under "Compensation of the Chief Executive Officer."
 
     In recent years, the Committee has adjusted the salary ranges for the
senior executives of the Corporation to establish as the midpoint for each
position the median compensation level for the comparable position within a
comparative group of companies selected objectively by the consultant on the
basis of similar market capitalization. For 1998, the Committee decided to
maintain the salary range midpoint at the 50th percentile of competitive levels,
consistent with the Committee's belief that a substantial portion of the senior
executives' annual pay should remain "at risk" and linked to the achievement of
corporate objectives and increases in shareholder value. Therefore, in January
1998, the Committee increased the salary range midpoints of the senior
executives by 3.1%, representing the average salary range movement reflected in
the compensation survey data, and increased the salaries of the senior
executives who were below their adjusted salary midpoints to approximate the new
midpoint for their respective positions. The salaries shown in the Summary
Compensation Table for 1998 for the named officers reflect payment for the first
three months of the year at the salary rates in effect prior to the adjustments,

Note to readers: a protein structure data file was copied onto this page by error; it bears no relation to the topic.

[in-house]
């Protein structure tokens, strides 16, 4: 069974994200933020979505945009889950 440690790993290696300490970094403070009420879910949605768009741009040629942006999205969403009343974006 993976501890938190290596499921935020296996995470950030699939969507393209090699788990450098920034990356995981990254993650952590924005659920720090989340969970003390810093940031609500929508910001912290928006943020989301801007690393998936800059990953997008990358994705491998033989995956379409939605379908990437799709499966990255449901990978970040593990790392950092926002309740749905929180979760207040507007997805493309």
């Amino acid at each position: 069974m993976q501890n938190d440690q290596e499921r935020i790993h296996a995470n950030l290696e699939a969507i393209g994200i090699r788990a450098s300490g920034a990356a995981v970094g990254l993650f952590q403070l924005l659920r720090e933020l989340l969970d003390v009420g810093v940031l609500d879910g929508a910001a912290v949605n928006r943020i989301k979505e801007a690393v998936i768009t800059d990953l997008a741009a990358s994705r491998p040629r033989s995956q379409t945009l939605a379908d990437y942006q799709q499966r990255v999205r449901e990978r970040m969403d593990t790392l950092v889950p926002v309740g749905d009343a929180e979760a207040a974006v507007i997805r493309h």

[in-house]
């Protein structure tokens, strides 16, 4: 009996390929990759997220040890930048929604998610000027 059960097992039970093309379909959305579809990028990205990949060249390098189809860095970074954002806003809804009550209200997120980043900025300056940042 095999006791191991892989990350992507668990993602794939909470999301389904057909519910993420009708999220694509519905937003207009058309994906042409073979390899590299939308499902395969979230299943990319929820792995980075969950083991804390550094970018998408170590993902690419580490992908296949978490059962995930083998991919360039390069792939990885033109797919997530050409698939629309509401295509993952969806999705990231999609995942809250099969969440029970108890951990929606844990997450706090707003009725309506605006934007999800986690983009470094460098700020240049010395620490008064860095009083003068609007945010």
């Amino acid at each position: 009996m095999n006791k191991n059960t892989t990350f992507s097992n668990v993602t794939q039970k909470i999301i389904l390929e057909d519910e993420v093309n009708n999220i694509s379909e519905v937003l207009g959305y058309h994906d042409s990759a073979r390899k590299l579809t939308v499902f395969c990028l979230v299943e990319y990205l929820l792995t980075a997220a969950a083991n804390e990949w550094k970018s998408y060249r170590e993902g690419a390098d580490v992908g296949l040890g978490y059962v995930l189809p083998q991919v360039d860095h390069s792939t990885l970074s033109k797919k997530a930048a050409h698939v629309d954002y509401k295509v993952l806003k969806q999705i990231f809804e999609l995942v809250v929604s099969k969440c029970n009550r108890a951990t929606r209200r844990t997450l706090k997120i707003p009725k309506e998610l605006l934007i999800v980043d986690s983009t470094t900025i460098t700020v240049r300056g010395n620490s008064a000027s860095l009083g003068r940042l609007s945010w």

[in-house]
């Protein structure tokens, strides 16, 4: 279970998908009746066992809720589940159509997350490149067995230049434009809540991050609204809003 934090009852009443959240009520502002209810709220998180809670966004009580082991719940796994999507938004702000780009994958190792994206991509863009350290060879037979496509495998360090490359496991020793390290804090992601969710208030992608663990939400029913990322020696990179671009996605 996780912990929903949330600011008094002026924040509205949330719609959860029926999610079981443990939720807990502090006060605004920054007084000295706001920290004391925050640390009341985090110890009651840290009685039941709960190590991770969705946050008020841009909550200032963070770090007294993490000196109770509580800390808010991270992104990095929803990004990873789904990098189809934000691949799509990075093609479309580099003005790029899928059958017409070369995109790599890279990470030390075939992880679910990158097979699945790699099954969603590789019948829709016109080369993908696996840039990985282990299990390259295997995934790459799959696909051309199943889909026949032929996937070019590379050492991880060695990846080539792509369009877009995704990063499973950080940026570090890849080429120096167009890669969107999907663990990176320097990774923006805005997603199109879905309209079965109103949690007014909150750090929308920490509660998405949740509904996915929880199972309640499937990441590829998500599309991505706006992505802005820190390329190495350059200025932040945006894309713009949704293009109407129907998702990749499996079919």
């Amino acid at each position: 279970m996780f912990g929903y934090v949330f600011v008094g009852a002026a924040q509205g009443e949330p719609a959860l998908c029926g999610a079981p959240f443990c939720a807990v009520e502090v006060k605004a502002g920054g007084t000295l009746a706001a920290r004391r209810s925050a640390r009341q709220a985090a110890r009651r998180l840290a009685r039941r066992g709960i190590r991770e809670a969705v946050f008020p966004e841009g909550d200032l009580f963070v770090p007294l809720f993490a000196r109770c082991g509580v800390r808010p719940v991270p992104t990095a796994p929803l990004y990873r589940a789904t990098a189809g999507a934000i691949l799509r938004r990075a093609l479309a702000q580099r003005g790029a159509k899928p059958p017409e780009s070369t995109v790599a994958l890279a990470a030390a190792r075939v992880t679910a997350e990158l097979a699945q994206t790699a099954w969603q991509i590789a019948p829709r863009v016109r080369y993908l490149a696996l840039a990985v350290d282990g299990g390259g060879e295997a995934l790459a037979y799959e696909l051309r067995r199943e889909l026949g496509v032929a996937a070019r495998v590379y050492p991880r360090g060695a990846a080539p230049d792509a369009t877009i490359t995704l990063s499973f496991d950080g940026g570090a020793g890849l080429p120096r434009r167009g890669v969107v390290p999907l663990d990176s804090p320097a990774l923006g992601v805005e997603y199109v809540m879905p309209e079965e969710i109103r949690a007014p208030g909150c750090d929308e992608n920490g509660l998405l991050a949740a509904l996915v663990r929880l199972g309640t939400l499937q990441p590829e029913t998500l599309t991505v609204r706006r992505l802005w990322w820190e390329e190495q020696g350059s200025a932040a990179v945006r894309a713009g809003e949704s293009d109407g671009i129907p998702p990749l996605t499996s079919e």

which became effective in April 1998, and one extra pay period for the year due
to the Corporation's election to shorten the final bi-weekly pay period by one
day to end on December 31, 1998.
 
ANNUAL PERFORMANCE INCENTIVE BONUS
 
     The purpose of the annual variable performance incentive program is to
provide a direct financial incentive in the form of a cash bonus to senior
executives who are viewed as having achieved key objectives during the year.
Under the program, the amount of the Corporation's net income must exceed a
threshold before any cash bonuses can be paid and must equal or exceed a net
income target in order for senior executives to be eligible for maximum bonus
awards. The amounts of the net income threshold and net income target are
determined by the Committee at the beginning of each year based on the
Committee's assessment of the business environment and the Corporation's
financial plan for that year. In recent years, the net income target has been an
amount equal to the net income projected to be earned in the Corporation's
financial plan for the year and the net income threshold has averaged 85% of
that amount. For 1998, the Committee again set the net income target at an
amount equal to the net income projected in the Corporation's 1998 financial
plan. However, the Committee set the net income threshold at an amount equal to
100% of actual earnings for the previous year, rather than tying the threshold
to earnings projected for 1998.
 
     The Committee has established four tiers applicable to senior executives'
bonus opportunities, with maximums ranging from 40% to 100% of base salary in
effect at the time of bonus award. In January 1998, based on Mr. Lacy's
recommendations, the Committee approved placement of the senior executives in
the bonus tiers. Mr. Lacy's recommendation to the Committee regarding placement
of the senior executives in the bonus tiers was based on his subjective judgment
as to the ability of each senior executive to influence the Corporation's